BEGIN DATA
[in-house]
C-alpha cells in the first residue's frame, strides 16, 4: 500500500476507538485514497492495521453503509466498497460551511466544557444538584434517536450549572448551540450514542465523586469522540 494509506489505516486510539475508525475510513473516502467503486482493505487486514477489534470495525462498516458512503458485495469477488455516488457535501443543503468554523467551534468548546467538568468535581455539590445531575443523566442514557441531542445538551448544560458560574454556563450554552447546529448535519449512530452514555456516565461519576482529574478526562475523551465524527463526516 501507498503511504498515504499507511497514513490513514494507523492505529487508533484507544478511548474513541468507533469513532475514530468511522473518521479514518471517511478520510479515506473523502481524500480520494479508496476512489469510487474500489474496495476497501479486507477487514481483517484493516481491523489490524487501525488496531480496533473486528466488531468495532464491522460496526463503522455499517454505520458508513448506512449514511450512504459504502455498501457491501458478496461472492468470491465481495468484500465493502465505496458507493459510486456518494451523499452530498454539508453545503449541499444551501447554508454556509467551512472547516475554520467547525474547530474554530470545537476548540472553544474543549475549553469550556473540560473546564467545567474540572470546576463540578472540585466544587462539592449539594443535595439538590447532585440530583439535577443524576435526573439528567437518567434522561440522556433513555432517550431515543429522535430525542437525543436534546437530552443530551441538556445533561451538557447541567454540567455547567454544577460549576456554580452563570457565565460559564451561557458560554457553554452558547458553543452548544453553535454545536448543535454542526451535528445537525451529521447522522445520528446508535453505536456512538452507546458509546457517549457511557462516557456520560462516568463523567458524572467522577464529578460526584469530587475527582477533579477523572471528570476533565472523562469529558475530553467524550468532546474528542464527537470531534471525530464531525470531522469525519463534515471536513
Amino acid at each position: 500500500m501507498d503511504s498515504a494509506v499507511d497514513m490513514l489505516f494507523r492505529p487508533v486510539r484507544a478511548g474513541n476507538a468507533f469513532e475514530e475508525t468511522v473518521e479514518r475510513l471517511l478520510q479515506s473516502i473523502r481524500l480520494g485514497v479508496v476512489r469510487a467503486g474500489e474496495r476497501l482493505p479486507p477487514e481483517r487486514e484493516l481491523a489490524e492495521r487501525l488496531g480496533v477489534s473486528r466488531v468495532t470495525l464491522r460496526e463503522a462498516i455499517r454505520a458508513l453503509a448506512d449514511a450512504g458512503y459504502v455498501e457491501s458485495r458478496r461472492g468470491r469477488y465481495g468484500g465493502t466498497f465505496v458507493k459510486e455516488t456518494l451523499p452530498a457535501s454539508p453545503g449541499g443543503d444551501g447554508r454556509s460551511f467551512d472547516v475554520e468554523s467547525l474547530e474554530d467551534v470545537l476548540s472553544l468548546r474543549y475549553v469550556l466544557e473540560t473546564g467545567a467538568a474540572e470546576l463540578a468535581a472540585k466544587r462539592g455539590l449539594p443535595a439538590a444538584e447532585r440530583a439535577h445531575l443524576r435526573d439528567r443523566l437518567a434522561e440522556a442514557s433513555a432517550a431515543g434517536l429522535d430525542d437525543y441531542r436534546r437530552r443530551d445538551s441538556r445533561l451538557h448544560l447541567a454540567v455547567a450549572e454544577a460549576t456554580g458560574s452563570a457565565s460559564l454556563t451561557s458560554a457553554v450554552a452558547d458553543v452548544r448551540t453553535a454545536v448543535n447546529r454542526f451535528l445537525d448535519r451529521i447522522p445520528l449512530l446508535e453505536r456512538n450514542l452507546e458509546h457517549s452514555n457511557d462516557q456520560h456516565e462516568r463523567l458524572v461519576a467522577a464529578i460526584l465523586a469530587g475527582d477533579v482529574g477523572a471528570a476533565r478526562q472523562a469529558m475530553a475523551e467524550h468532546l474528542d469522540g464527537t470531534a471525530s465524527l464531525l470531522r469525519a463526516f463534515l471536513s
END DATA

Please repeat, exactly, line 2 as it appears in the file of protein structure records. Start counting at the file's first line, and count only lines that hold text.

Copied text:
C-alpha cells in the first residue's frame, strides 16, 4: 500500500476507538485514497492495521453503509466498497460551511466544557444538584434517536450549572448551540450514542465523586469522540 494509506489505516486510539475508525475510513473516502467503486482493505487486514477489534470495525462498516458512503458485495469477488455516488457535501443543503468554523467551534468548546467538568468535581455539590445531575443523566442514557441531542445538551448544560458560574454556563450554552447546529448535519449512530452514555456516565461519576482529574478526562475523551465524527463526516 501507498503511504498515504499507511497514513490513514494507523492505529487508533484507544478511548474513541468507533469513532475514530468511522473518521479514518471517511478520510479515506473523502481524500480520494479508496476512489469510487474500489474496495476497501479486507477487514481483517484493516481491523489490524487501525488496531480496533473486528466488531468495532464491522460496526463503522455499517454505520458508513448506512449514511450512504459504502455498501457491501458478496461472492468470491465481495468484500465493502465505496458507493459510486456518494451523499452530498454539508453545503449541499444551501447554508454556509467551512472547516475554520467547525474547530474554530470545537476548540472553544474543549475549553469550556473540560473546564467545567474540572470546576463540578472540585466544587462539592449539594443535595439538590447532585440530583439535577443524576435526573439528567437518567434522561440522556433513555432517550431515543429522535430525542437525543436534546437530552443530551441538556445533561451538557447541567454540567455547567454544577460549576456554580452563570457565565460559564451561557458560554457553554452558547458553543452548544453553535454545536448543535454542526451535528445537525451529521447522522445520528446508535453505536456512538452507546458509546457517549457511557462516557456520560462516568463523567458524572467522577464529578460526584469530587475527582477533579477523572471528570476533565472523562469529558475530553467524550468532546474528542464527537470531534471525530464531525470531522469525519463534515471536513